Sustainable Agriculture Across the Seas
The difference between good prices and bad prices can be small shifts in soybean exports. For this reason, the United Soybean Board (USB) participates in significant discussions and forums to ensure that access to all international markets remains open.
The International Food and Agribusiness Management Association (IFAMA) met this summer in Germany for its 21st annual symposium, The Road to 2050: Sustainability as a Business Opportunity. Participants discussed challenges of feeding a growing population while protecting natural resources. Roy Bardole, a soybean farmer from Rippey, Iowa, who also serves as vice chair of USB’s Global Opportunities program, attended the conference to help educate others on how biotech events can play an important role in meeting that challenge.
“It’s important to provide education about biotech varieties to increase awareness of their critical benefits,” says Bardole, who is also vice chair of the soybean checkoff’s International Marketing program. “These varieties allow farmers like myself to feed the world while protecting the land. And, in the near future, these products will have consumer benefits too, like heart-healthy oils and increased omega-3 fatty acids.”
Participants also discussed how to define sustainability. One prevalent definition, established in the 1990 U.S. farm bill, isn’t universally accepted, particularly in the European Union (EU). That U.S. definition reads this way:
Sustainable agriculture means an integrated system of plant and animal production practices having a site-specific application that will, over the long term, accomplish the following goals:
- satisfy human food and fiber needs
- enhance environmental quality and the natural resource base upon which the agricultural economy depends
- make the most efficient use of nonrenewable resources and on-farm resources and integrate, where appropriate, natural biological cycles and controls
- sustain the economic viability of farm operations
- enhance the quality of life for farmers and society as a whole.
A detailed USB Global Opportunities program paper, providing the thoroughly-footnoted research/studies proving that U.S. soybeans are produced in a sustainable manner, will be published in the official PROCEEDINGS journal from this Frankfurt IFAMA meeting.
Establishing a broad definition of sustainability is important, Bardole says, because that definition would form the basis of any sustainability-certification program that the EU may try to establish in the years ahead, potentially affecting U.S. soy exports.
Focus On Finding Transportation Improvements
Increasing investment in the U.S. transportation system remains a top priority of the soybean checkoff, and for that reason USB participates in the Soy Transportation Coalition (STC). Some USB farmer-leaders recently took part in the STC summer meeting in northern Illinois, which was aimed at not only planning the work of the coalition, but also getting an up-close look at a part of the transportation system that moves U.S. soybeans from the field ultimately to export markets around the world.
“STC focuses on finding where improvements need to be made in transporting our soybeans,” says Dale Profit, soybean farmer from Van Wert, Ohio, and USB representative to the coalition. “Tours like these help us see what actually happens to our soybeans after they leave the farm.”
STC farmer-leaders started in Channahon, Ill., 50 miles southwest of Chicago, with a look at the DeLong Company’s transloading facilities. There STC representatives watched as workers filled containers with soybeans bound for export markets. Directors also took a look at a second DeLong facility, in nearby Joliet, which deals with distillers dried grains. While still in Joliet, the group made a stop at the Union Pacific terminal to learn about loading and tracking technology. Lastly, STC directors visited a Canadian National Railway transloading facility not far away, in nearby Harvey.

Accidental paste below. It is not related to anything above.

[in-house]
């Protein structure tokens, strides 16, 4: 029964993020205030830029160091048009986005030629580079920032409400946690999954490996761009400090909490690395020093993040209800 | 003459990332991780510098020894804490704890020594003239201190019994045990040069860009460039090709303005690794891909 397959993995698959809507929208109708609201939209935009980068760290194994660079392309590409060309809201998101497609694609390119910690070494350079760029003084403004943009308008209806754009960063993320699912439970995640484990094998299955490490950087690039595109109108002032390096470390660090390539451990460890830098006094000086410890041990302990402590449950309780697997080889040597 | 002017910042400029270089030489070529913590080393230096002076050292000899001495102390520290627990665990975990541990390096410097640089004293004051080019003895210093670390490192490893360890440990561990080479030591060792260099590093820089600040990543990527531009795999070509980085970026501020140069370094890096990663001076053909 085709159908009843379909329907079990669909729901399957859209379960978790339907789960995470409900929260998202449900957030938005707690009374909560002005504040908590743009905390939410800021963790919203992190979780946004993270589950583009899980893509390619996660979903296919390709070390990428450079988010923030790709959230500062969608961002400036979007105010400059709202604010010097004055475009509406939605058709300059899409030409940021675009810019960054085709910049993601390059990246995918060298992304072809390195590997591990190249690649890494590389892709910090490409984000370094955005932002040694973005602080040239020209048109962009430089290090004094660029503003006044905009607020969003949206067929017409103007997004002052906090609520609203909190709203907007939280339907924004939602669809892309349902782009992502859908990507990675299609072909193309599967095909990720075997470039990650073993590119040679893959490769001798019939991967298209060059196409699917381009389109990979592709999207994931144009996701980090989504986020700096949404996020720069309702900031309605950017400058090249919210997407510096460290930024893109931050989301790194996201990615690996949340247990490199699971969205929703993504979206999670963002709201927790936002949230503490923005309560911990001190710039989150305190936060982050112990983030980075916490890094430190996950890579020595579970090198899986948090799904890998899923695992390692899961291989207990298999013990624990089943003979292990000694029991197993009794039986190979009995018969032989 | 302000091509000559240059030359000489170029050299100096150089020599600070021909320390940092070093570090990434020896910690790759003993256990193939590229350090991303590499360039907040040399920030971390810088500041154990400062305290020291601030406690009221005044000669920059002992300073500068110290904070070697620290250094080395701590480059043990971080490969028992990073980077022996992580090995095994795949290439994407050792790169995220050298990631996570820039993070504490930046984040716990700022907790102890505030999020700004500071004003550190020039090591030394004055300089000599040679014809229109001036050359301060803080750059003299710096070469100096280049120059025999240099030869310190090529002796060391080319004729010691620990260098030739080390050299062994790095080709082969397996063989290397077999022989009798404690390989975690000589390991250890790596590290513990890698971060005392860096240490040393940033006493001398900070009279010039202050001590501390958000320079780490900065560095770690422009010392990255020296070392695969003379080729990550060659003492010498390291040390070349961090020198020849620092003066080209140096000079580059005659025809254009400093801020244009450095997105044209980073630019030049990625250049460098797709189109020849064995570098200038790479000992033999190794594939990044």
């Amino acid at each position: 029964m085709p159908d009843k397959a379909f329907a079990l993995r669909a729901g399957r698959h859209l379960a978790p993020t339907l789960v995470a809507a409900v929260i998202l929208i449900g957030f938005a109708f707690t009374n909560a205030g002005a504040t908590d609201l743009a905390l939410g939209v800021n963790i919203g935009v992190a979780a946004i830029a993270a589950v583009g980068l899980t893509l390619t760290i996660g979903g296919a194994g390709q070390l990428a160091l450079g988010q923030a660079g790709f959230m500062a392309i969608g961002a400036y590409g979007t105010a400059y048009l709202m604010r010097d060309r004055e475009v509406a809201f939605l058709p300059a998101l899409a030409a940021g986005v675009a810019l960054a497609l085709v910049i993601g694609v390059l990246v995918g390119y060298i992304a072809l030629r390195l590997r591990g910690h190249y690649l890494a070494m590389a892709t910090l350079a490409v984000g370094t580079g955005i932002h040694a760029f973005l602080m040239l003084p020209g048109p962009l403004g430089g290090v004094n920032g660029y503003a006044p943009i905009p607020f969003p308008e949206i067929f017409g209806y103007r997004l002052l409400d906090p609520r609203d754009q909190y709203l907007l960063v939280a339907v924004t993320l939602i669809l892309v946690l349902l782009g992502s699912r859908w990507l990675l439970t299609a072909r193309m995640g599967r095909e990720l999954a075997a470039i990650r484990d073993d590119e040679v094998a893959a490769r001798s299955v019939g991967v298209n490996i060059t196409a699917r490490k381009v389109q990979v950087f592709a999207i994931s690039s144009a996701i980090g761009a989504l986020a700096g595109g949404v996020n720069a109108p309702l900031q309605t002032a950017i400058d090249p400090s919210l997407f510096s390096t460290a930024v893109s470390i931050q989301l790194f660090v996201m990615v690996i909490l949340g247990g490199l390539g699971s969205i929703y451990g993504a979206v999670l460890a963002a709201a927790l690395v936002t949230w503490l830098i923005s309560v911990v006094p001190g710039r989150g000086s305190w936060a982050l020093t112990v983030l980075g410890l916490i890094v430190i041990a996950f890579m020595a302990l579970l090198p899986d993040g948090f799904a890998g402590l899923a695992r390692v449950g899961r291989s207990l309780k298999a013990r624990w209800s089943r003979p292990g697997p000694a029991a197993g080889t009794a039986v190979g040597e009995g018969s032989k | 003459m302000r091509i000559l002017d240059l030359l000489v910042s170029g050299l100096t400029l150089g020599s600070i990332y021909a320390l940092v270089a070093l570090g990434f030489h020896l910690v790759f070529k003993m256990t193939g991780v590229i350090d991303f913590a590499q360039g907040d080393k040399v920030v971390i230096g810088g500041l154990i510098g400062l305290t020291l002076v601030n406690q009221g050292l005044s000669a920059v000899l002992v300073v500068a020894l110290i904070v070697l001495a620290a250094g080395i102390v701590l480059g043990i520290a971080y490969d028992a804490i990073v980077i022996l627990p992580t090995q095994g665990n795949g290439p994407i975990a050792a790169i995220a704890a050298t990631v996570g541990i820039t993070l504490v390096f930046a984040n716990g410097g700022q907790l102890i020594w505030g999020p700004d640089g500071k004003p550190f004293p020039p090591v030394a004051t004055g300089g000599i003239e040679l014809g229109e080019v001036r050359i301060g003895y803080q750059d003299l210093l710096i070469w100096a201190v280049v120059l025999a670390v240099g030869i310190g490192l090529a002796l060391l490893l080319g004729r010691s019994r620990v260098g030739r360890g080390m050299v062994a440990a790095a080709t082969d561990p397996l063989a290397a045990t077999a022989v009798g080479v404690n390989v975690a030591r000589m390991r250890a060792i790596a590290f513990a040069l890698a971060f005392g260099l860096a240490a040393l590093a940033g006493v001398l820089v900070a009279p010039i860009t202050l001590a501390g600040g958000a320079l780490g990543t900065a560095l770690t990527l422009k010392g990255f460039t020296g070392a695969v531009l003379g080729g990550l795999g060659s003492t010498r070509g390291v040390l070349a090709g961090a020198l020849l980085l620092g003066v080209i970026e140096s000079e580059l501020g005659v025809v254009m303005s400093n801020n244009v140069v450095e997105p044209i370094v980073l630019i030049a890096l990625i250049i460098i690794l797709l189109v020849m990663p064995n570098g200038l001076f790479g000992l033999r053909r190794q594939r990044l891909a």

The following day, STC directors convened to discuss current and upcoming projects. GianCarlo Morgera, senior vice president of the world’s second-largest container-shipping company and the guest speaker, told the group he’s concerned about the United States’ ability to handle the larger-sized ships that are increasingly common, such as so-called “Suezmax” vessels. Morgera, of the Mediterranean Shipping Company, said that some companies have started to consider using ports in the Dominican Republic and Jamaica as primary destinations, then reloading cargo onto smaller vessels for the trip to U.S. ports. Such a strategy could make U.S. exports more expensive to international buyers.
“STC has been closely following issues such as this one that will only intensify once the expansion of the Panama Canal is complete in 2014,” says Profit. “This could greatly affect our ability to efficiently move U.S. soybeans to some export markets.”
STC has a busy schedule for the remainder of 2011 with several studies wrapping up and others getting started: the rural infrastructure research project, a modification of the lock and dam study to consider total replacement or facelifts, and an assessment of the impact of a catastrophic loss of a lock and dam on an inland waterway in the United States.
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USB Mission/Global Opportunities
To discover and communicate global opportunities for U.S. soy by analyzing current and potential events.
- Annual Summary
- Is There Room on the Rails for Growth in Agriculture?
- Farmers Could Lose Advantage if Deterioration of Transportation System Continues
- More Opportunities for U.S. Soy Exports Using Containers
- Market Opportunities for U.S. Soy in Africa
- Dilapidated Locks on U.S. Rivers Put Farmers, Consumers at Risk
- Assessment of Agricultural Development in the Black Sea Region (Russia and Ukraine)
- Rail Study: Maintaining a Track Record of Success
- Farm to Market -- A Soybean's Journey
- Grain-Oilseed Market Index Soybean Complex Database (xls, 3 MB)
- Grain-Oilseed Market Index Soybean Complex Report (pdf, 2 MB)
- Market Potential of Sub-Saharan Africa (pdf, 7 MB)
- America's Locks and Dams: "A Ticking Time Bomb for Agriculture?" (pdf, 8MB)
- Proprietary (password protected)